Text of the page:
“Seeing” Without Eyes: Do Earthworms “See” White Light?

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Author: Janice VanCleave

Problem: Do earthworms "see" white light?


  • Scissors
  • Ruler
  • Shoebox with lid
  • Paper towels
  • 10 earthworms (can be purchased at a bait shop)
  • Desk lamp


Note: Obtain permission from your teacher to use live animals as part of your project.

  1. Cut 4 inches (10 cm) from one end of the lid of the shoe box.
  2. Moisten a paper towel with water and place it in the bottom of the box.
  3. Position 10 earthworms at one end of the shoe box. Try to separate the worms as much as possible on the bottom of the box. Put the lid on the box so that the opening is over the worms.
  4. Place a desk lamp so that its bulb is 18 inches (45 cm) above the open end of the box. Shine the light in the open end of the shoe box.
  5. Observe the worms for 60 minutes.

Seeing Without Eyes


The worms start crawling around immediately. Some move toward the dark end of the box, and others begin to move under the paper towel. At the end of the 60 minutes, all or most of the worms have crawled away from the lighted area. All or most are in the shaded end of the box. A few may have huddled together under the paper towel near the lighted end of the box.

Seeing Without Eyes


The opening in the lid allowed white light from the lamp to enter the box. Earthworms do not have eyes to see light, but they move away from areas lighted by white light. An earthworm has a nervous system that responds to different stimuli, such as light. It has a brain at the front end of its body, and a large nerve cord extending the full length of the body. Each segment of the worm has nerve receptors leading out from the main nerve cord. White light stimulates these receptors, and a message is sent to the brain, resulting in the worm moving to a less lighted area.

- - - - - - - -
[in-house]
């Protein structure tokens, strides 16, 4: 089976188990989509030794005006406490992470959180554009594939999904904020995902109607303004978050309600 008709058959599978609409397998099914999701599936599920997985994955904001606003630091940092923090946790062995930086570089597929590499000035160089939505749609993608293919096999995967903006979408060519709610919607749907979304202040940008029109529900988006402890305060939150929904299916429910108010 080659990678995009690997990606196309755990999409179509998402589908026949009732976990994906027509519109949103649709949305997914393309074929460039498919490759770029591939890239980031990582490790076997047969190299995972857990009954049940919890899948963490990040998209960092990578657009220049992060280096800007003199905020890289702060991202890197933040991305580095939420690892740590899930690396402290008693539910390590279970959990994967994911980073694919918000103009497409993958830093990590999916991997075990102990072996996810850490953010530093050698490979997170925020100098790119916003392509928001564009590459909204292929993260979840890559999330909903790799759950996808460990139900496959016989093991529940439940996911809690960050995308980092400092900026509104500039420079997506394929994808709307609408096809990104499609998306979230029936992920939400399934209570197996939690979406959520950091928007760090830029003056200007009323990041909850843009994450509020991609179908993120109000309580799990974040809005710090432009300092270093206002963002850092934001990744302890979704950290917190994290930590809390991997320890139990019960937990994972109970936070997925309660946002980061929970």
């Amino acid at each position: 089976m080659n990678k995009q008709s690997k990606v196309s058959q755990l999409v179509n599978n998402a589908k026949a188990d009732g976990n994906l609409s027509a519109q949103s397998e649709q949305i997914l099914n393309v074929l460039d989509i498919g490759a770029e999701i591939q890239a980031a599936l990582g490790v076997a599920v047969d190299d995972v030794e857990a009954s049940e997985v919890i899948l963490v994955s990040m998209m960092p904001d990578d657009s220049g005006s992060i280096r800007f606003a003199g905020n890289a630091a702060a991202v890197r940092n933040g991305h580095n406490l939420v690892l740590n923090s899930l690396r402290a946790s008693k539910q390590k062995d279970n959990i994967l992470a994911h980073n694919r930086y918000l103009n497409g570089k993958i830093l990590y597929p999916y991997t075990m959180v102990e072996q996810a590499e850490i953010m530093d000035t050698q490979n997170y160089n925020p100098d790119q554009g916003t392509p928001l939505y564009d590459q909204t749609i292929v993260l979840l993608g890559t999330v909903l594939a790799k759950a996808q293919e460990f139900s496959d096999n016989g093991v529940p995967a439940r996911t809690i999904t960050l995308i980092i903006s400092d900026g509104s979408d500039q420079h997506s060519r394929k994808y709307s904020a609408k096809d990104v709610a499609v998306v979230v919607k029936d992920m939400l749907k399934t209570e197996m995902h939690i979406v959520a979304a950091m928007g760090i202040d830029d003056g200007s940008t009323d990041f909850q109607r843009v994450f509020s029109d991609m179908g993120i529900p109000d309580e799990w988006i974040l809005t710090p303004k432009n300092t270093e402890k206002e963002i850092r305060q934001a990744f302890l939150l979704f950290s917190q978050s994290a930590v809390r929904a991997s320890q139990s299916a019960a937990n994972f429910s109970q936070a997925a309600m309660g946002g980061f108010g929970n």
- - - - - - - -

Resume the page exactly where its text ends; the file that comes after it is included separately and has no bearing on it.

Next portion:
Let's Explore

  1. Is an earthworm's nervous system sensitive to different colors of light? Cover the open end of the box with colored cellophane. In order to produce distinct colors of light in the box, cover the hole in the lid with four layers of each color of cellophane tested. Science Fair Hint: Photographs can accompany the results of each test, and this information can be used as part of a project display. The testing box without the earthworms should also be displayed.
  2. Is it possible that it's the heat from the lamp to which the earthworm is responding? Remove the heat factor by using a flashlight as the light source (a flashlight does not produce much heat). Prepare the lid by putting a circular hole in one end. The hole should be smaller than the end of the flashlight. Repeat the experiment using only the light from the flashlight for the white light source, and place the layers of colored cellophane under the light to test for responses to colored light.

Seeing Without Eyes

Show Time!

  1. Is it possible for animals to "see" in complete darkness? Some snakes, including boas and vipers, are able to pick up infrared signals from warm objects by a pair of special heat-seeking eyes called pit organs. Discover how these pit organs respond to infrared heat. Display pictures of snakes with pit organs. Find and display a picture taken with special film sensitive to infrared heat.
  2. Bats are able to fly in complete darkness by emitting sound waves that bounce, or reflect, off objects. The reflected sound waves, or echoes, heard by the bat allow it to sense the position and size of objects and, thus, "see" in the dark. This is called echolocation. Explain and diagram how the process works, and find examples of other creatures that use echolocation.

Seeing Without Eyes

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